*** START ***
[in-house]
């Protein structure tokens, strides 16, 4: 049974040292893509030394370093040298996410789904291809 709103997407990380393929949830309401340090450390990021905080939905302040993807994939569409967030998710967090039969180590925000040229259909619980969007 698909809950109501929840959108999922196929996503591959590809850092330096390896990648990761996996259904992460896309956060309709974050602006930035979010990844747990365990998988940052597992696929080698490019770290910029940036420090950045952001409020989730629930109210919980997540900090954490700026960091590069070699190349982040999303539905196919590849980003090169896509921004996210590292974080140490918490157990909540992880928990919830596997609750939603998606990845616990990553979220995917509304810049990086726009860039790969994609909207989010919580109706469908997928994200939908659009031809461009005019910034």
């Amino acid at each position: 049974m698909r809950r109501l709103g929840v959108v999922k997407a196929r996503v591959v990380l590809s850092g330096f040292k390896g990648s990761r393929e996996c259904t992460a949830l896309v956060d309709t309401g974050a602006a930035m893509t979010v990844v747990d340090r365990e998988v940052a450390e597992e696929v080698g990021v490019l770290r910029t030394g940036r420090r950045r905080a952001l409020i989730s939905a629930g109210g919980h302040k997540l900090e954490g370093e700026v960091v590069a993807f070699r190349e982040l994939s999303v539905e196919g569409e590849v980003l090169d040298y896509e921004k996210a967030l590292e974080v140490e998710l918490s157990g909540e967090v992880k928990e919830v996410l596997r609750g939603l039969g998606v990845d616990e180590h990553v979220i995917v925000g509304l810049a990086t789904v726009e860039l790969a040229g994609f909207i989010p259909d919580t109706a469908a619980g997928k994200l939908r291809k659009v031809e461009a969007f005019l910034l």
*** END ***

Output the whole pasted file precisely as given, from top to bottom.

[in-house]
């Protein structure tokens, strides 16, 4: 049974040292893509030394370093040298996410789904291809 709103997407990380393929949830309401340090450390990021905080939905302040993807994939569409967030998710967090039969180590925000040229259909619980969007 698909809950109501929840959108999922196929996503591959590809850092330096390896990648990761996996259904992460896309956060309709974050602006930035979010990844747990365990998988940052597992696929080698490019770290910029940036420090950045952001409020989730629930109210919980997540900090954490700026960091590069070699190349982040999303539905196919590849980003090169896509921004996210590292974080140490918490157990909540992880928990919830596997609750939603998606990845616990990553979220995917509304810049990086726009860039790969994609909207989010919580109706469908997928994200939908659009031809461009005019910034």
């Amino acid at each position: 049974m698909r809950r109501l709103g929840v959108v999922k997407a196929r996503v591959v990380l590809s850092g330096f040292k390896g990648s990761r393929e996996c259904t992460a949830l896309v956060d309709t309401g974050a602006a930035m893509t979010v990844v747990d340090r365990e998988v940052a450390e597992e696929v080698g990021v490019l770290r910029t030394g940036r420090r950045r905080a952001l409020i989730s939905a629930g109210g919980h302040k997540l900090e954490g370093e700026v960091v590069a993807f070699r190349e982040l994939s999303v539905e196919g569409e590849v980003l090169d040298y896509e921004k996210a967030l590292e974080v140490e998710l918490s157990g909540e967090v992880k928990e919830v996410l596997r609750g939603l039969g998606v990845d616990e180590h990553v979220i995917v925000g509304l810049a990086t789904v726009e860039l790969a040229g994609f909207i989010p259909d919580t109706a469908a619980g997928k994200l939908r291809k659009v031809e461009a969007f005019l910034l």